Predicting Graft Loss after Living Donor Kidney Transplantation: Informing Optimal Donor Selection for a Potential Kidney Transplant Recipient

Team: Precision Care Medicine: Rose

Program: Biomedical Engineering

As of late 2019, there were nearly 800,000 people with end-stage kidney disease in the United States. Living donor kidney transplantation (LDKT) is the treatment of choice for such individuals, as it is associated with significantly improved long-term survival and quality of life compared to other renal replacement strategies. For any potential LDKT recipient, it is important to predict the risk of transplanted organ (graft) failure so as to inform selection of the best available donor kidney for said recipient. This is a challenging task, as graft failure results from many complex interactions between donor and recipient characteristics. Our team developed several predictive models of graft loss using survival analysis techniques and random forest and XGBoost algorithms. In all cases, we compared performance to an earlier model for graft loss risk created by our clinical mentors. We ultimately aim to develop a novel risk index which will facilitate the matching of potential living kidney donors to recipients so as to maximize transplant survival.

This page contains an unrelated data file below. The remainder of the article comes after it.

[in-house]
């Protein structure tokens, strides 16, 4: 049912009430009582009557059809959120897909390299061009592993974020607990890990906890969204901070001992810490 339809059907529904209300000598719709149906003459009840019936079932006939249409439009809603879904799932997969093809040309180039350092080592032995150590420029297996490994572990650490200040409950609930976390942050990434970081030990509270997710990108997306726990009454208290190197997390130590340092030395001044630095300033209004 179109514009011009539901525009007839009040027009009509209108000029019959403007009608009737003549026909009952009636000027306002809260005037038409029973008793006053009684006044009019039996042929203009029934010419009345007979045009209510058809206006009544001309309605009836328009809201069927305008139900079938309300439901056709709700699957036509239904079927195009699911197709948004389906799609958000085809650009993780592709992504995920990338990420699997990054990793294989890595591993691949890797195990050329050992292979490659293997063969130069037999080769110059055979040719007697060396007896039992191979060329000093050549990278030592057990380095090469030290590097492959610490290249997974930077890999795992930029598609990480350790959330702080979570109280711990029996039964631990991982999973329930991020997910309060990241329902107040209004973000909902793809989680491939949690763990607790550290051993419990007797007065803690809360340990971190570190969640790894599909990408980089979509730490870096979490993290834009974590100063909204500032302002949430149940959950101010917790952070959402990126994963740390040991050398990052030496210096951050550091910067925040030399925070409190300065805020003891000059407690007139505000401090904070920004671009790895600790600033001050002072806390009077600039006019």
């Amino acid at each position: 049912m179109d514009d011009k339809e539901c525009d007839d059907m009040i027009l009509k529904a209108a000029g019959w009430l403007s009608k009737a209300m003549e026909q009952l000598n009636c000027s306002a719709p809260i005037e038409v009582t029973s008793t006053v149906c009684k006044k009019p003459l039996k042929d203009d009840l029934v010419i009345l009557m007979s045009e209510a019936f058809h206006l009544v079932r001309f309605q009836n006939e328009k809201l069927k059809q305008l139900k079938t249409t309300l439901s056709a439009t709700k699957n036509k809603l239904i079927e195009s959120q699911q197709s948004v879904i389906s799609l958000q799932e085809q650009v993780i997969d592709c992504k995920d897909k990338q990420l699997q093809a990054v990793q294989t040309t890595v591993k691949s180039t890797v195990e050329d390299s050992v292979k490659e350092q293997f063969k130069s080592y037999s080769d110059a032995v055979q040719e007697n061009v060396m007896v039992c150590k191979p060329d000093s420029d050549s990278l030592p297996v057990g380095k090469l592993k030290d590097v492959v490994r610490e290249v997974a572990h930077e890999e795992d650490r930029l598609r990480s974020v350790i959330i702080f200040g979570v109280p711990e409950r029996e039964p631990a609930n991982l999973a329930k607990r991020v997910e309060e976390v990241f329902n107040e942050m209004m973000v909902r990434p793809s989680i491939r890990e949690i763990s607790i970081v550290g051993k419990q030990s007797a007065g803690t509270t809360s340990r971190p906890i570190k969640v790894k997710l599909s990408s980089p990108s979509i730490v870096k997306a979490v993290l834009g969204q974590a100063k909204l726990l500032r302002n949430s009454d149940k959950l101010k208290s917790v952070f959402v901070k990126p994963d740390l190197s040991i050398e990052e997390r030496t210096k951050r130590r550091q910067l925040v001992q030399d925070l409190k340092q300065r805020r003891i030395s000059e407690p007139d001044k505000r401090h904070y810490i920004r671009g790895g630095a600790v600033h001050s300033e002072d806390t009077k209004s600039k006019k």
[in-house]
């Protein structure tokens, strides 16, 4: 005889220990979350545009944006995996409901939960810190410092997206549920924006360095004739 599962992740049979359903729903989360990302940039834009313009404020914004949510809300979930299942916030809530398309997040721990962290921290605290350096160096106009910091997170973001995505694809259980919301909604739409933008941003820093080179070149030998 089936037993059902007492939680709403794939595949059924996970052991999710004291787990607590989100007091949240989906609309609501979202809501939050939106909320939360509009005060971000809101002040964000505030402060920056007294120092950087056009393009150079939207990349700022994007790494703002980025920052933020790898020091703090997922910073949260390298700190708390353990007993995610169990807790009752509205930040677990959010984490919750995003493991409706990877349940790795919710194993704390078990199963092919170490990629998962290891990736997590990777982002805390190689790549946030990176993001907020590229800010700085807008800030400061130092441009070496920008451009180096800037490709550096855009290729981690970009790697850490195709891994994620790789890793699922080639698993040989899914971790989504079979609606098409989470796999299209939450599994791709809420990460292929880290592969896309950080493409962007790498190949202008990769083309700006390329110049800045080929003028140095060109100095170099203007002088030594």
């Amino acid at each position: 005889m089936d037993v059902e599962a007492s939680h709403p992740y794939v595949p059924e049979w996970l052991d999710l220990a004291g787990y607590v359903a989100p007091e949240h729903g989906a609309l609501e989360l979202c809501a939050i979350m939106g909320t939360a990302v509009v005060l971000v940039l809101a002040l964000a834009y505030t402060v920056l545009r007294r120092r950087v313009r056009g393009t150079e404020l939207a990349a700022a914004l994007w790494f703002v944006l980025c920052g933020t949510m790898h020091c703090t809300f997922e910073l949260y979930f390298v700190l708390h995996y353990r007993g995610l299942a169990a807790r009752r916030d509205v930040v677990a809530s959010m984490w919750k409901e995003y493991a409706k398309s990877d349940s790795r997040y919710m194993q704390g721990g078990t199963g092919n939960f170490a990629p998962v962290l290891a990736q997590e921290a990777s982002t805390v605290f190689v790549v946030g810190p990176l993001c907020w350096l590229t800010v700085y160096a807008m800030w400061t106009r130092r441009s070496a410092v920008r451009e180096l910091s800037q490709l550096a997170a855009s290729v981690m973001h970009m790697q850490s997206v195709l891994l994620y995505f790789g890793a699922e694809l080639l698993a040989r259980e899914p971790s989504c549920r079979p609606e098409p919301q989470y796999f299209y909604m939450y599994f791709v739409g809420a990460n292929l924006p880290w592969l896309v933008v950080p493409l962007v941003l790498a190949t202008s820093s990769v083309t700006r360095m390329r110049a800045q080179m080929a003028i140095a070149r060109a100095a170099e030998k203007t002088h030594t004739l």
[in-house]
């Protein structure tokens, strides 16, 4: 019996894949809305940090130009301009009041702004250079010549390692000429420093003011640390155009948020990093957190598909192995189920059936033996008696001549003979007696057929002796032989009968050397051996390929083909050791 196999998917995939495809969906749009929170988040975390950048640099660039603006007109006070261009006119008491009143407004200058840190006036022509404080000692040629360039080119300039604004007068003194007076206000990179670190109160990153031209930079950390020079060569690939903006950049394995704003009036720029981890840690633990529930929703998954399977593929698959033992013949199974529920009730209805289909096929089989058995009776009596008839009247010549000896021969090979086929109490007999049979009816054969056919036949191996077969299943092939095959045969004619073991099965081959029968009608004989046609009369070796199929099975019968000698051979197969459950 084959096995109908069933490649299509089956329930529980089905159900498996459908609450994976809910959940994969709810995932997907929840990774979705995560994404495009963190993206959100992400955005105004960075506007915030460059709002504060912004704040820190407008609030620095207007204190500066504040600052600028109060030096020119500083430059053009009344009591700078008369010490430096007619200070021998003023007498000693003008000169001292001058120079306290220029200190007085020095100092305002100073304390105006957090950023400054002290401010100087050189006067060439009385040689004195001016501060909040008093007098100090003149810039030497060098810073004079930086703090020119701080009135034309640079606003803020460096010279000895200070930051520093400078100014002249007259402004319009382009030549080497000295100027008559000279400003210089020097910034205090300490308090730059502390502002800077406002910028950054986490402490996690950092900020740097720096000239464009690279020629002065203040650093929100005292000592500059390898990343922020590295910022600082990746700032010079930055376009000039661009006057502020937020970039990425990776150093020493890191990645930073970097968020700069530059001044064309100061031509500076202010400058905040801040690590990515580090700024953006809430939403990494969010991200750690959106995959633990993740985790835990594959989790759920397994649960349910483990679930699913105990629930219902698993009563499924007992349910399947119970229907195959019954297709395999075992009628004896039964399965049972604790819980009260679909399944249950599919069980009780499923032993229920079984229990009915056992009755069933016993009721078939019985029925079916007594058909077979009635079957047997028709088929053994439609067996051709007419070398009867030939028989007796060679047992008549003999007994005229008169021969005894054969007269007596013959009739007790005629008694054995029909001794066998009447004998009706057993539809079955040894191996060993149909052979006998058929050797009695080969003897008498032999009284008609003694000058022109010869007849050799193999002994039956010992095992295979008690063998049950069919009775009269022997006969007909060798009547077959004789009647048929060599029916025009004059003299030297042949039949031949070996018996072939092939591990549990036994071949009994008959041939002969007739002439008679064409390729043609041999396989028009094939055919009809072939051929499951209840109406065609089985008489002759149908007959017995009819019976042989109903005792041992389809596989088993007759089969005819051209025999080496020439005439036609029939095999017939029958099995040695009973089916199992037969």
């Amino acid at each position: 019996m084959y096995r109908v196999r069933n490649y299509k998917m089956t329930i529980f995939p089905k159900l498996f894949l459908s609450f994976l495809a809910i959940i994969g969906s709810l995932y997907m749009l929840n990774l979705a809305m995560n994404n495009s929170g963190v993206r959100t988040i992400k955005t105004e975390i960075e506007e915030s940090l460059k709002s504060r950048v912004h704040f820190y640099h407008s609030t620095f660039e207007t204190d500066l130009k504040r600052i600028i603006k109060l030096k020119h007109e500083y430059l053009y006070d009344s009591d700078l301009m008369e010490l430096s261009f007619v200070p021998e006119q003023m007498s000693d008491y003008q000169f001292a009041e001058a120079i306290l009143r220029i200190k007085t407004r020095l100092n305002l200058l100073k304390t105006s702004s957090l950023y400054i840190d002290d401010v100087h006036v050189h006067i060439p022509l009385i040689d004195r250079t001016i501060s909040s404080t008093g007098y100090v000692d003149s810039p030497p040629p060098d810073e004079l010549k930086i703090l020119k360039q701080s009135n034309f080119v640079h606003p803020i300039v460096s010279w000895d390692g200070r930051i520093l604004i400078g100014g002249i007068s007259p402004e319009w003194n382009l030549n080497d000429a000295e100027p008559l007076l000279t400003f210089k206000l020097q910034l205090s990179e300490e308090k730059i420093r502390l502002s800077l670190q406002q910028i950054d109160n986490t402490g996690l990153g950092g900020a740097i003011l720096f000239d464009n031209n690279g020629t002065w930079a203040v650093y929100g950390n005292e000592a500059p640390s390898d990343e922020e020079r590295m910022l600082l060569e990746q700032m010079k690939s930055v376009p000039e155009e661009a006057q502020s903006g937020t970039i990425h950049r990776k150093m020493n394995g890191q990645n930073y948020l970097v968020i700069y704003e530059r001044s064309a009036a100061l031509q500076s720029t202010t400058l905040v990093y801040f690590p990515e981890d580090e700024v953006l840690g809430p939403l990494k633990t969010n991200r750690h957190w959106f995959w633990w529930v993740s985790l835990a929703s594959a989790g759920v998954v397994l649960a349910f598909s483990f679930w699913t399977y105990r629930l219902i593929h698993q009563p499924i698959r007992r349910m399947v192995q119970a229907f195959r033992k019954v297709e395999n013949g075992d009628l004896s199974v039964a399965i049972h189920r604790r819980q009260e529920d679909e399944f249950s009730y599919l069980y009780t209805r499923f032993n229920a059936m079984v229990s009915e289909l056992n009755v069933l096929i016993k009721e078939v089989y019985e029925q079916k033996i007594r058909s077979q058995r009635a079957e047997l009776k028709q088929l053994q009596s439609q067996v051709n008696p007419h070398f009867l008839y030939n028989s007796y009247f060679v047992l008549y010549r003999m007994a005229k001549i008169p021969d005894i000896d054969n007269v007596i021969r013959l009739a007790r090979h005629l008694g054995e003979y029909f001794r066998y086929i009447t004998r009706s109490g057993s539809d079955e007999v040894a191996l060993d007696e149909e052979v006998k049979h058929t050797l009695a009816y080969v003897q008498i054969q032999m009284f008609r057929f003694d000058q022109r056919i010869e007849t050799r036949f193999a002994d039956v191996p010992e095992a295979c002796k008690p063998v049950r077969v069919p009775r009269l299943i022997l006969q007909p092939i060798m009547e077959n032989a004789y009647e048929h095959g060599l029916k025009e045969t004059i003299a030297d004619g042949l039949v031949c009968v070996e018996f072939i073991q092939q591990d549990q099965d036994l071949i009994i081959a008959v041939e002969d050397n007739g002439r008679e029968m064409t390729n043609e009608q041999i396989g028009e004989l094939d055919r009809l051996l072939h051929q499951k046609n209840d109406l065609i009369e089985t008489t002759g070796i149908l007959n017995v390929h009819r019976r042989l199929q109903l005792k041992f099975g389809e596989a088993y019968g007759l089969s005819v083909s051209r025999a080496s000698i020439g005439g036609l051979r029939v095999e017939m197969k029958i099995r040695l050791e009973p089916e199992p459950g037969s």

Allan Massie
Dorry Segev
Raimond L Winslow
Joseph L Greenstein

Team Members

  • Christian Gonzalez
  • Vedant Jain
  • Jinghan Lin
  • Ayon Mitra
  • Amy van Ee
  • Emma Weeding

Project Links